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Should We Even Try to Bridge Political Divides Within Our Churches?

by | Jan 24, 2024 | Abortion, Apostasy, Climate, Cult, Feminism, Gun Control, heresy, LGBTQ Issues, News, Opinion, Politics, Racialism, Religion, Social Justice, Social-Issues, The Church, Theology, US | 0 comments

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In an age where the church grapples with political divides, a new curriculum titled “The After Party” emerges, aiming to bridge gaps within Christian communities. Developed by Curtis Chang, founder of Redeeming Babel, along with David French, a New York Times columnist, and Russell Moore, editor in chief of Christianity Today, the curriculum proposes to reorient Christian political identity towards a more unified approach. However, beneath its harmonious veneer, as revealed by Megan Basham’s investigative work, lies a concerning alignment with left-leaning, pro-LGBTQ, and pro-abortion funding sources.

Curtis Chang, David French, and Russell Moore, the authors of “The After Party” curriculum, epitomize everything that is wrong with today’s Church—a complete abandonment of traditional Christian values—by nearly wholly embracing progressive ideologies. Chang’s assertion that New Age breathing techniques came from Jesus and that the COVID vaccine “redeems an abortion” in the same way that Jesus redeems us on the cross, is demonstrative of this leftward social justice drift. French, as a critic of conservative Christian politics, and an advocate for progressive stances on LGBTQ rights, is anything but a Christian teacher. And Moore’s approach to race and immigration, while attempting to address vital social issues, is more aligned with secular progressivism than with biblical orthodoxy.

This trio’s involvement in a Christian political curriculum raises profound concerns about their ability to remain true to Scripture and free from bias. Why anyone would listen to this literal circus of clowns and take them seriously is beyond comprehension—yet, sadly, many do. Their perspectives, intermingled with progressive ideologies, not only challenge but also potentially distort the Christian faith’s fundamental principles. Consequently, “The After Party” is nothing more than a contentious attempt to infiltrate the Church with progressive politics while diluting sound Christian doctrine all under the guise of addressing “political divides” within the church.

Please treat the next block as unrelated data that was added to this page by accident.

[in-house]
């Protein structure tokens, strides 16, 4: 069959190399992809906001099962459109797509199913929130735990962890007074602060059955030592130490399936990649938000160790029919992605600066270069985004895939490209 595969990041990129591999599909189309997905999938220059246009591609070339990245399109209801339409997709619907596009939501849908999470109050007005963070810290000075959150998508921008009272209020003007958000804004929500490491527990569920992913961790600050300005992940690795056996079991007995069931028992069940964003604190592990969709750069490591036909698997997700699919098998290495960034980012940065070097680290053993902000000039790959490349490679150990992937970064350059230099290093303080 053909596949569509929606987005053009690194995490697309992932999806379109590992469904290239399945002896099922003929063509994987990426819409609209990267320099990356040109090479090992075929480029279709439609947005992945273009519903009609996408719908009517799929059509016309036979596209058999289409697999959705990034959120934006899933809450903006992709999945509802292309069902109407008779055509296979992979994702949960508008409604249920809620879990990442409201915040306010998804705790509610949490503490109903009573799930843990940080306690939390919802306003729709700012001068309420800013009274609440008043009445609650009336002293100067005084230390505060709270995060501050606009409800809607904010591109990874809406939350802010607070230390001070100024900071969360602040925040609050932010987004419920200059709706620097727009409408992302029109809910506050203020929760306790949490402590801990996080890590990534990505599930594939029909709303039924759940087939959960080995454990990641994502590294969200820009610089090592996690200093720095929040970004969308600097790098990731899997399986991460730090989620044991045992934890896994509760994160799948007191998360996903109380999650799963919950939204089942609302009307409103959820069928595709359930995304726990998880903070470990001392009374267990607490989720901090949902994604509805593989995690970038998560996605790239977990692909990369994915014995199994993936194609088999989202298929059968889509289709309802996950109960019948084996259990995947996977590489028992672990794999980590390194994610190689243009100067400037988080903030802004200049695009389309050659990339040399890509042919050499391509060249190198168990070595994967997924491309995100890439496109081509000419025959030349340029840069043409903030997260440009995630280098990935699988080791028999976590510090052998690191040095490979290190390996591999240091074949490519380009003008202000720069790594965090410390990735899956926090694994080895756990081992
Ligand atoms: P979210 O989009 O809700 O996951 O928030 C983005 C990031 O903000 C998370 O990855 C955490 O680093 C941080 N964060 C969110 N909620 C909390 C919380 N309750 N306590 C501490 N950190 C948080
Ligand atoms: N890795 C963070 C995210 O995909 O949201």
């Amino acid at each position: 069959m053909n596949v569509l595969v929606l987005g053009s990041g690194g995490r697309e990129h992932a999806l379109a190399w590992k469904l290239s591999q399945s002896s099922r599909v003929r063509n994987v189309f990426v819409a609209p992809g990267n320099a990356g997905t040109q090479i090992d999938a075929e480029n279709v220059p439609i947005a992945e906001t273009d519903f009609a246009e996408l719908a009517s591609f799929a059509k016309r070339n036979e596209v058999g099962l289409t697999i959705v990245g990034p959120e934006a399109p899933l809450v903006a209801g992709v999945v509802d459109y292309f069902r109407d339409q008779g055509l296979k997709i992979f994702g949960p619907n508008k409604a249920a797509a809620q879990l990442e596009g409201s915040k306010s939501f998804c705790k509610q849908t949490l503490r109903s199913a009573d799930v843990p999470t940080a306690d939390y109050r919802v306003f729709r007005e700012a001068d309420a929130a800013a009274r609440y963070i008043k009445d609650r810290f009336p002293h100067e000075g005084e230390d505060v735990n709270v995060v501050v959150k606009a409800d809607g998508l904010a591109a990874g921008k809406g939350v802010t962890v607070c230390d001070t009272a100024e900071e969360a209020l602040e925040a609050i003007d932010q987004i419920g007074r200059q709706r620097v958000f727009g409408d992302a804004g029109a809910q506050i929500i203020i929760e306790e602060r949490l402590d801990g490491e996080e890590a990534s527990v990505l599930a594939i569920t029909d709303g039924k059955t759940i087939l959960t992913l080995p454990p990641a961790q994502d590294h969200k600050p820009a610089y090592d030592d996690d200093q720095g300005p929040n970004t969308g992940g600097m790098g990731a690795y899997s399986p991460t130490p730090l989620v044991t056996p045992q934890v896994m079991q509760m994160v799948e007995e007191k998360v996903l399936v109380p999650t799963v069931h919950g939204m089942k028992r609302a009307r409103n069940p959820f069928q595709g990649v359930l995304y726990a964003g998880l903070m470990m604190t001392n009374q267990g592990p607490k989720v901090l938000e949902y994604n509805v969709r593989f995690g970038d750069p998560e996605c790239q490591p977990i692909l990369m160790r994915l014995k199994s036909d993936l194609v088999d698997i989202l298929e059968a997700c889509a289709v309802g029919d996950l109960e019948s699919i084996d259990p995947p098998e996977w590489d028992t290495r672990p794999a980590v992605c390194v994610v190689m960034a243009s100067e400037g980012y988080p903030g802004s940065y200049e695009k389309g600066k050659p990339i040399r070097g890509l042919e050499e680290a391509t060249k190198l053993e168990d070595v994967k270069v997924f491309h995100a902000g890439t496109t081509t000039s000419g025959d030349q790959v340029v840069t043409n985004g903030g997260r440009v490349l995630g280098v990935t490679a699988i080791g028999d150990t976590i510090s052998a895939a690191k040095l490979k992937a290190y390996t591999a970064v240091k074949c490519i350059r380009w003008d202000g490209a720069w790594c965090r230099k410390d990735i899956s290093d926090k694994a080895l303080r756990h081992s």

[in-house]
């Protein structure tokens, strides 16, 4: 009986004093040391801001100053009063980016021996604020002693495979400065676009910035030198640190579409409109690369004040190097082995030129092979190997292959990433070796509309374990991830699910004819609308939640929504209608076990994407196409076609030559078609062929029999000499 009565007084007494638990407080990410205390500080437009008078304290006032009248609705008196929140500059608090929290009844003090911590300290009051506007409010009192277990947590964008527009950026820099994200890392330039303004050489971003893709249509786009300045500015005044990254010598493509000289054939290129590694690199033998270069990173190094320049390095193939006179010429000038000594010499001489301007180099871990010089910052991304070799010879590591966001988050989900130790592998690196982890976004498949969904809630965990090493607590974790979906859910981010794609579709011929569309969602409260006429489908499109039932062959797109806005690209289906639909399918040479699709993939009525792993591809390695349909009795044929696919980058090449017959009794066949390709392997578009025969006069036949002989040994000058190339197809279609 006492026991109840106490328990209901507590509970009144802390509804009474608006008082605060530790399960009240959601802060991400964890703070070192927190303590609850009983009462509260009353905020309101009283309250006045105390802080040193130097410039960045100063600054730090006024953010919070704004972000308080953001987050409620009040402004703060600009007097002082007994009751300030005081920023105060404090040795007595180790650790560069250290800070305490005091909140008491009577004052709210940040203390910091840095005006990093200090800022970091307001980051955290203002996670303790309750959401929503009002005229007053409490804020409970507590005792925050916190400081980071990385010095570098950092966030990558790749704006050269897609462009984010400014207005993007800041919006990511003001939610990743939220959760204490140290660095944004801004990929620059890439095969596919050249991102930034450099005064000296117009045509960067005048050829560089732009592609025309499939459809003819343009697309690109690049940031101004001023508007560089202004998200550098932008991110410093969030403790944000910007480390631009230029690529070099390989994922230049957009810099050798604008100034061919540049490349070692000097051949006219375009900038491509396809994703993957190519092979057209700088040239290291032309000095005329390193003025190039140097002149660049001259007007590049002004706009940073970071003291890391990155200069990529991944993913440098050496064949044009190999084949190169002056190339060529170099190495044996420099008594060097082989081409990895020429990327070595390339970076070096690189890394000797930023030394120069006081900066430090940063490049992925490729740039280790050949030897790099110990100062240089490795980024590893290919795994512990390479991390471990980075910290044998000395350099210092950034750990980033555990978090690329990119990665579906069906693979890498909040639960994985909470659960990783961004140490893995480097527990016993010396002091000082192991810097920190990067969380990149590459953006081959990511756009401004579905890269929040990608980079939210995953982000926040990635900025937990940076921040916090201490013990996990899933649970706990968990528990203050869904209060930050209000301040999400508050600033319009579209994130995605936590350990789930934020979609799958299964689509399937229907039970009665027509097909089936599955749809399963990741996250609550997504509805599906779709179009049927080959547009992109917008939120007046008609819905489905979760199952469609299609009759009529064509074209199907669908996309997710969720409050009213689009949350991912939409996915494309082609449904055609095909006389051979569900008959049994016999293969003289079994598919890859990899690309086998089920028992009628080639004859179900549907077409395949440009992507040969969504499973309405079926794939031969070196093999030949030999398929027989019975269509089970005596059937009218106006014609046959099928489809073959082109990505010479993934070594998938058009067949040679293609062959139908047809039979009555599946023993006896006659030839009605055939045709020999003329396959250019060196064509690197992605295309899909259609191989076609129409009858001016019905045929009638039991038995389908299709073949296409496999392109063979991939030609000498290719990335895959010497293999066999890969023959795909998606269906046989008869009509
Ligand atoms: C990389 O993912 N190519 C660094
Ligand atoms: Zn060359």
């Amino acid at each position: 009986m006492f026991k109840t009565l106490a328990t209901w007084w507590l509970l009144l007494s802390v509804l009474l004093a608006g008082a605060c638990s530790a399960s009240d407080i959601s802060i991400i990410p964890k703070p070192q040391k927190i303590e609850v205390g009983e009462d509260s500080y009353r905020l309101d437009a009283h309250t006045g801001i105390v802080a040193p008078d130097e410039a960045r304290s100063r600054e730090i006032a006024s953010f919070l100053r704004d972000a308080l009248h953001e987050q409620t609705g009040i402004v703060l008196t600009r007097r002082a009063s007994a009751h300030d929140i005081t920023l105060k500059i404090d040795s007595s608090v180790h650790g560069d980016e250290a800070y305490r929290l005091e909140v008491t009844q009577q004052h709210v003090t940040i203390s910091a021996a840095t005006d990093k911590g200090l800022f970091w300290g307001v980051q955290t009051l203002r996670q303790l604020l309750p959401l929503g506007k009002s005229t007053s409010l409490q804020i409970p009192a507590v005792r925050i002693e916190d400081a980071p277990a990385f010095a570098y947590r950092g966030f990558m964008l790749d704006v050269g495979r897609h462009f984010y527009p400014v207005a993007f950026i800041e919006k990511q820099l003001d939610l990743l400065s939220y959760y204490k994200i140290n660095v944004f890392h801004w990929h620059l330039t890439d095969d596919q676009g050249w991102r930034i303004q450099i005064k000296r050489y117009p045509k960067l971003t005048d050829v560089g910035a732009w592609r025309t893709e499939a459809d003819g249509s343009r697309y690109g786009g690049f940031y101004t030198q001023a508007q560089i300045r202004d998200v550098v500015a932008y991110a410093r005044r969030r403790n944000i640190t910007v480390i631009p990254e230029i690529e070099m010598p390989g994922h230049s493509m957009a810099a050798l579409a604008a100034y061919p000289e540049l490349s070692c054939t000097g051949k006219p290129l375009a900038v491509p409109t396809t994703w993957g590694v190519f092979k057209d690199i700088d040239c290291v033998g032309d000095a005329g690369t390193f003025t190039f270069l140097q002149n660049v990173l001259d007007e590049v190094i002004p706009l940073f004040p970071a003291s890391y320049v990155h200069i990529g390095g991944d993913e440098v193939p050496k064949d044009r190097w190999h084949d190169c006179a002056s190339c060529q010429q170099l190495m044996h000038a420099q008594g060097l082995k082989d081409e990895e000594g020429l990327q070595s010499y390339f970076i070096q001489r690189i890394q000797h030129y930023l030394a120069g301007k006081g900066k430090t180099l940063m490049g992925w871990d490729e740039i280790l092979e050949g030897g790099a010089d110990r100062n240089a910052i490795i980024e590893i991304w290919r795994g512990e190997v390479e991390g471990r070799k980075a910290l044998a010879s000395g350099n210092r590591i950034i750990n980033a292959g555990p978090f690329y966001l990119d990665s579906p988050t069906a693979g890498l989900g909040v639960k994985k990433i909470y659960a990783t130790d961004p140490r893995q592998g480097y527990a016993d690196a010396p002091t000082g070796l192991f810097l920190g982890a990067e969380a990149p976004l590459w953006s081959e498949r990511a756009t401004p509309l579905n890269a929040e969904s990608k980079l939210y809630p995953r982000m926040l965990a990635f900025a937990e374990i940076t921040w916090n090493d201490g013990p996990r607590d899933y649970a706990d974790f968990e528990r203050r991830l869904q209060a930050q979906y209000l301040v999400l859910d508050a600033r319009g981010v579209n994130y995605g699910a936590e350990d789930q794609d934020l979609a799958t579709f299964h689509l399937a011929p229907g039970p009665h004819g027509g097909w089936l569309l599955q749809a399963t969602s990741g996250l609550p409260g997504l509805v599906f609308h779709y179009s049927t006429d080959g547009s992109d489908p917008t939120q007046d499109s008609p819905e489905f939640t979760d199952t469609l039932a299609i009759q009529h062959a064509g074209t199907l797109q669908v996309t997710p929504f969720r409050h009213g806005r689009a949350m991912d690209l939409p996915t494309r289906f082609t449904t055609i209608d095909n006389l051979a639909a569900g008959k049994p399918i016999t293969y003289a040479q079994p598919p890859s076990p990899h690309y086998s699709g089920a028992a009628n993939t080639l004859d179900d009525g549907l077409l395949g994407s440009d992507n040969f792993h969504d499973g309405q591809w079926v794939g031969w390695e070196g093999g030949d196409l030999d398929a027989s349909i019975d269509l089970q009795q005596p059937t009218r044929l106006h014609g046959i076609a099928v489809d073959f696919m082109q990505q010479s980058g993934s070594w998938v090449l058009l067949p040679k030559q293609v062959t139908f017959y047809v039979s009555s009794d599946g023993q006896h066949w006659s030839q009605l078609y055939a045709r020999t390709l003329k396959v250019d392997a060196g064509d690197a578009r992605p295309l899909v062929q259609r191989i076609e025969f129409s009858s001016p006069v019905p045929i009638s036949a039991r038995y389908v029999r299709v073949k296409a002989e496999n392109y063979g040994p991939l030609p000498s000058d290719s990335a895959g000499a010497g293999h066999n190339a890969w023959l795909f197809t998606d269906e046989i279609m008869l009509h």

Megan Basham’s research peels back the layers, revealing funding from sources like the Rockefeller Foundation, the William and Flora Hewlett Foundation, and the Fetzer Institute. These organizations, known for their support of liberal causes, including LGBTQ rights and abortion, demonstrate an underlying agenda is completely at odds with conservative orthodox Christian values. The involvement of these progressive donors in a curriculum that claims to heal the political divide in churches is, at best, ironic, and at worst, deeply troubling.

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This brings us to a critical point: Should there be political divisions in churches? The answer, firmly rooted in Scripture and Christian orthodoxy, is yes—when those divisions reflect fundamental moral and theological principles. Political positions advocating for abortion rights or LGBTQ activism stand in stark contrast to biblical teachings. For instance, the sanctity of life is a non-negotiable Christian doctrine, making pro-abortion stances incompatible with Christian beliefs.

Moreover, the normalization of LGBTQ lifestyles, including the controversial exposure of children to drag queens, as suggested by David French as a “blessing of liberty,” is a clear rejection of God’s moral standards on sexuality and family revealed in Scripture. These are not mere differences in policy preference but are, in fact, rebellious deviations from core Christian doctrines.

Leftist ideologies, encompassing wokeness, LGBTQ advocacy, and pro-abortion stances, represent more than political viewpoints—they embody a worldview that directly contradicts Christianity. The infiltration of these ideologies into Christian curriculum, particularly one funded by groups with a vested interest in promoting these ideologies, is a cause for deep concern. It risks diluting the church’s witness and compromises its ability to stand firm on biblical truths.

The After Party, despite its intentions to heal divisions, inadvertently highlights the necessity of those very divisions. As Christians, the call is not to erase all differences in the name of unity but to discern and uphold truths central to the faith, even when that means standing against prevailing cultural and political winds. When it comes to matters of core doctrine and moral principles, unity must not come at the expense of truth. In this context, Megan Basham’s revelations serve as a sobering reminder of the vigilance needed in a world where the line between faith and politics is increasingly blurred, and the gospel’s truth must remain paramount.

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